Swift archival observations of the field around the new INTEGRAL source IGR J19294+1816
ATel #1998; J. Rodriguez (CEA, France), M. Tuerler (ISDC, Switzerland), S. Chaty (CEA & Univ. Paris Diderot, France), J. A. Tomsick (SSL, Berkeley, USA)
on 31 Mar 2009; 11:31 UT
Credential Certification: Jerome Rodriguez (firstname.lastname@example.org)
Subjects: Binary, Black Hole, Neutron Star, Transient
Further to the discovery of IGR J19294+1816 by INTEGRAL (ATel #1997)
we analysed Swift archival observations of the field around this new
source, performed on 2007 december 9 and 13.
The Swift/XRT observations reveal a bright source at 4.0 arcmin from the
best INTEGRAL position, outside the 68% error circle given in ATel #1997
still within the 90% confidence limit of IGR J19294+1816.
The best XRT position is RA= 19h 29m 55.9s Dec=+18deg 18' 39"(Â±3.5" at 90%).
We note that the Swift pointings were aimed at a source named
Swift J1929.8+1821 whose name indicates a position consistent with
that of the source seen by the XRT.
This position is inconsistent with that of the Einstein source 2E 1927.5+1805.
No source is seen at the position of the latter (that is close to the border of the
field of view) although a slight extended excess may be present.
There is a single 2MASS point source lying in the XRT error box:
2MASS J19295591+1818382 with infrared magnitudes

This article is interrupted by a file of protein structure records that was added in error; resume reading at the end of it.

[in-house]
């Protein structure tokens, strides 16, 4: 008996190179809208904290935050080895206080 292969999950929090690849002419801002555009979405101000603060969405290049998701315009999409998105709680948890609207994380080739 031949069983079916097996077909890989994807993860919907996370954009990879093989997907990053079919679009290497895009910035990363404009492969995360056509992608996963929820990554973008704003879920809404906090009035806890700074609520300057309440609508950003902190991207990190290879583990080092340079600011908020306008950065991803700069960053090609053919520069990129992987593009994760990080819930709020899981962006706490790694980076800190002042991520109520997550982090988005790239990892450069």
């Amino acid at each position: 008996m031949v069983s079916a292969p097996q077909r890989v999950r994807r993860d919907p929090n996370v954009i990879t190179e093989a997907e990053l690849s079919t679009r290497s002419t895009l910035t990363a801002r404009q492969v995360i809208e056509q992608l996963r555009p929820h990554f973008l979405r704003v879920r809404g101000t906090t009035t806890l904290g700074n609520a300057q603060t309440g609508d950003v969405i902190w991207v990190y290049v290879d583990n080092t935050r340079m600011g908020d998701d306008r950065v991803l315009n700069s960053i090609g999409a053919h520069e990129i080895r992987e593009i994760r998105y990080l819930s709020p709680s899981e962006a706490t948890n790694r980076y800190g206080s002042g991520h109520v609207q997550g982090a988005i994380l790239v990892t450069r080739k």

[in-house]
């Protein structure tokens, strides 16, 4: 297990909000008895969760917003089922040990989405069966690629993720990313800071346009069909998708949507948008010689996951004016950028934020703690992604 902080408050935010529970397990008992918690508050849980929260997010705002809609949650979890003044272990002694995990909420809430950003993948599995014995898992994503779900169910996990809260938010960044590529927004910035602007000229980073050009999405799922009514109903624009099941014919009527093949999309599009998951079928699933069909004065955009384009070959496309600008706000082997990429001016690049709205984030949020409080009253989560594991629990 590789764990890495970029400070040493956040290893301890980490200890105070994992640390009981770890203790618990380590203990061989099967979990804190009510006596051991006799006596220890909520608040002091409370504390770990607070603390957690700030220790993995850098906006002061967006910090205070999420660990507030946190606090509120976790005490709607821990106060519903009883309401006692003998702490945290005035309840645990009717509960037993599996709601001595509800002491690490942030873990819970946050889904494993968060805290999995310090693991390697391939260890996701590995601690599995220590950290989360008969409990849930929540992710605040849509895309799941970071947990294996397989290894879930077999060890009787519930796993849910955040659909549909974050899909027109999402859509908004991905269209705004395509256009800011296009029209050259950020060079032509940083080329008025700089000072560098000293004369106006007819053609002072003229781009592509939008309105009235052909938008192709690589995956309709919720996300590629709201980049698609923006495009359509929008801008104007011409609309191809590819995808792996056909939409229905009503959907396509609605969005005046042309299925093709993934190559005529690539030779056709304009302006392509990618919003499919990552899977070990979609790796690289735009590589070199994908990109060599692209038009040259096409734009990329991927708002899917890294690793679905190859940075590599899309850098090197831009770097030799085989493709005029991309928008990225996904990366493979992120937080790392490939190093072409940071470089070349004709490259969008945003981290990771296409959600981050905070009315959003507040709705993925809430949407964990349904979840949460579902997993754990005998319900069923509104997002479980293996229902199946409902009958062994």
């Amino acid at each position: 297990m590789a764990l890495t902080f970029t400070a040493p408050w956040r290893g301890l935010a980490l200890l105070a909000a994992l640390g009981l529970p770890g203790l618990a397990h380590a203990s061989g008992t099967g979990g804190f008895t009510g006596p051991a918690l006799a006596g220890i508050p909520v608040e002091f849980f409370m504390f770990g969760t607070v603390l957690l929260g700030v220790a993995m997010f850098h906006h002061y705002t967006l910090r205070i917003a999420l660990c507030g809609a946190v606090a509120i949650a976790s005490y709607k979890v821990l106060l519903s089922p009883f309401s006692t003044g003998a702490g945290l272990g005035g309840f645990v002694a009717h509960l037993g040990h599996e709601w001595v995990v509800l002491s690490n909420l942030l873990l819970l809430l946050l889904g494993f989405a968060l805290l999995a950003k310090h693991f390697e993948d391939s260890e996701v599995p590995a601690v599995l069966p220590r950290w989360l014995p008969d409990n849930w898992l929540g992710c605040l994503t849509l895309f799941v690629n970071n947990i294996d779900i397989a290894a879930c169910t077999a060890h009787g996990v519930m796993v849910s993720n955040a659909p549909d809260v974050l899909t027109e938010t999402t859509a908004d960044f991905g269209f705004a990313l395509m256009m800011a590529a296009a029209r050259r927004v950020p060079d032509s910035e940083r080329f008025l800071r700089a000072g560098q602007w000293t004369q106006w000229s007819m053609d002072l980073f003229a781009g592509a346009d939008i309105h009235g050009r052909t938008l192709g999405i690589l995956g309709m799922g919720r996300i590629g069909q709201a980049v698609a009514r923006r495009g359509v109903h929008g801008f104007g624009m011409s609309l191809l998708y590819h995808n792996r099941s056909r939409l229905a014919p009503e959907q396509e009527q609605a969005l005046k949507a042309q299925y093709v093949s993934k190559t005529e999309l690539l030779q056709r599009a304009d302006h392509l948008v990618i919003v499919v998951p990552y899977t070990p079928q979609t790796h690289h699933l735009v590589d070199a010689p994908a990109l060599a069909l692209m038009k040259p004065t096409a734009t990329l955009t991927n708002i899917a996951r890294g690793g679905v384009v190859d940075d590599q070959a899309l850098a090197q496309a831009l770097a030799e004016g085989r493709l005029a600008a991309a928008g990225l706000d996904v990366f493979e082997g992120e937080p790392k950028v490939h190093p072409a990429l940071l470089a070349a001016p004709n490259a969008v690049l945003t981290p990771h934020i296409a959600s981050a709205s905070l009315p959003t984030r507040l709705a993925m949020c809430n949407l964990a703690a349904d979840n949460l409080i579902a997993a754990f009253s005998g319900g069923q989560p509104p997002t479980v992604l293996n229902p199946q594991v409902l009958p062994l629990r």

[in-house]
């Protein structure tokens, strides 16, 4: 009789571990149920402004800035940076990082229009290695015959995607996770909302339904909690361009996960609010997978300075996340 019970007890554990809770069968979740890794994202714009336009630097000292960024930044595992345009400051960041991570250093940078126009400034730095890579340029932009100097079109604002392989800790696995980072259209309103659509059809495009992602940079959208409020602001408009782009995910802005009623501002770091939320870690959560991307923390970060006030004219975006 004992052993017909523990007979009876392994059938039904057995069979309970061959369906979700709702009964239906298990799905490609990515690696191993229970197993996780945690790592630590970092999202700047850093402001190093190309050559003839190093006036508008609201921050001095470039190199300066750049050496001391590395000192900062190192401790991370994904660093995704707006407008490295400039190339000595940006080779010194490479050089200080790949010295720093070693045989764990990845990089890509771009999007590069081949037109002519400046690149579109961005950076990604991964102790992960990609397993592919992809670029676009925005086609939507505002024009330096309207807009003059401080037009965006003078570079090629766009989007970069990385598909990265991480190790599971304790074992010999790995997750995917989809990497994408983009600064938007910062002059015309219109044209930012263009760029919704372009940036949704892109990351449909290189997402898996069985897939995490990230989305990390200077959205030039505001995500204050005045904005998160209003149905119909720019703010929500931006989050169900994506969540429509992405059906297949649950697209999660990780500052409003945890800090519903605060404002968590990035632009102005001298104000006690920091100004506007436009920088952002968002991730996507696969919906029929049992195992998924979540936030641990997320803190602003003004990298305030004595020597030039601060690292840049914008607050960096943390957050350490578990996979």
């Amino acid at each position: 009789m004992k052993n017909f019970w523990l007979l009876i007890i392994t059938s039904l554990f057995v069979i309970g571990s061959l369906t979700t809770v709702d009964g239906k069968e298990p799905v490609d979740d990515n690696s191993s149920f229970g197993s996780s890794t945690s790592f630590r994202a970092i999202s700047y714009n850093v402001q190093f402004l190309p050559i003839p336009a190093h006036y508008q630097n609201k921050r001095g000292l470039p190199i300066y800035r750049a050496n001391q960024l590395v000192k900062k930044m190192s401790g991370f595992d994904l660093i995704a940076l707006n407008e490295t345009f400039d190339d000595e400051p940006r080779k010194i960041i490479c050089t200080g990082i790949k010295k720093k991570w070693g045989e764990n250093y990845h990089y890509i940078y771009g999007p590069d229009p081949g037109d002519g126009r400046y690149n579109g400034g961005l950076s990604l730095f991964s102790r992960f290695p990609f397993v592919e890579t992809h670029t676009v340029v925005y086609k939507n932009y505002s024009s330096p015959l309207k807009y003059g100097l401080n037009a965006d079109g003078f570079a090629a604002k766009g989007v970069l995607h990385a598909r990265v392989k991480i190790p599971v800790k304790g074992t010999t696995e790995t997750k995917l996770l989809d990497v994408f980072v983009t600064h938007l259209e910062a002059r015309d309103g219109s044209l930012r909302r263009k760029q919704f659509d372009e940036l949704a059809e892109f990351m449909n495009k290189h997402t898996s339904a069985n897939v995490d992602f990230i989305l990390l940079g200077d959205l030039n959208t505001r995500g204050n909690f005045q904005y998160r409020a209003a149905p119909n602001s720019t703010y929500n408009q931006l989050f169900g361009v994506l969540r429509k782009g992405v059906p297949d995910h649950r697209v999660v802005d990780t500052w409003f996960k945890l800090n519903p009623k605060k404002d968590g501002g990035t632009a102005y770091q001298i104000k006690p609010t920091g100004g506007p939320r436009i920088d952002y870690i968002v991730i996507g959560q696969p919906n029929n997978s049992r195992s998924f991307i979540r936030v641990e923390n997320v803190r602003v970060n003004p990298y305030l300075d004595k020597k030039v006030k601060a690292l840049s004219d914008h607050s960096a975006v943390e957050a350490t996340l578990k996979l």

J=14.56 Â±0.03, H=12.99 Â±0.02 and Ks=12.11Â±0.02.
This source has no counterpart in the USNO-B1.0 catalogue.
The 0.5-10 keV Swift spectrum is well fitted with an absorbed power law
(chi square 1.0 for 49 d.o.f.), with the following parameters
N_H=3.7 (-0.7/+0.6)e22 cm-2, Gamma=0.8 (+/-0.2), and
a 2-10 keV unabsorbed flux of 3.6e-11 erg/s/cm-2.
A single absorbed black body also gives a good representation of
the spectrum (chi square=0.9 for 49 d.o.f.) with N_H=1.9 (+/-0.3)e22 cm-2,
kT_bb=2.1 (+/-0.2) keV, and an unabsorbed 2-10 keV flux of 3.0e-11 erg/s/cm.
The size of the emitting black body (as returned from the fit) is
R=(0.46 * D_10) km where D_10 is the distance to the source in units of 10 kpc.
A rapid timing analysis of the Swift data reveals the presence of a feature at
8.04 (-0.05 +0.02)e-2 Hz in the power spectrum.
The width of this feature is <1.7e-3 Hz (at 90%) which may indicate
that it is a coherent pulsation. The signal is however noisy and
a folded light curve at the period of this pulsation (12.43 s) does not
reveal any particularity, although a constant does not provide
a good representation of it.
We conclude that IGR J19294+1816 is more likely associated to the swift source
(Swift J1929.8+1821), and not to the Einstein source, although we cannot completely
rule this out.
The X-ray spectrum of the source (fitted with either models) together with the possible
presence of a pulsation at 12.4s would tend to indicate the presence of an accreting
pulsar in an X-ray binary. We note that if the timing feature is not a pulsation, but a
QPO, an X-ray binary is also a plausible explanation.
Clearly more observations are needed to confirm the nature of this source.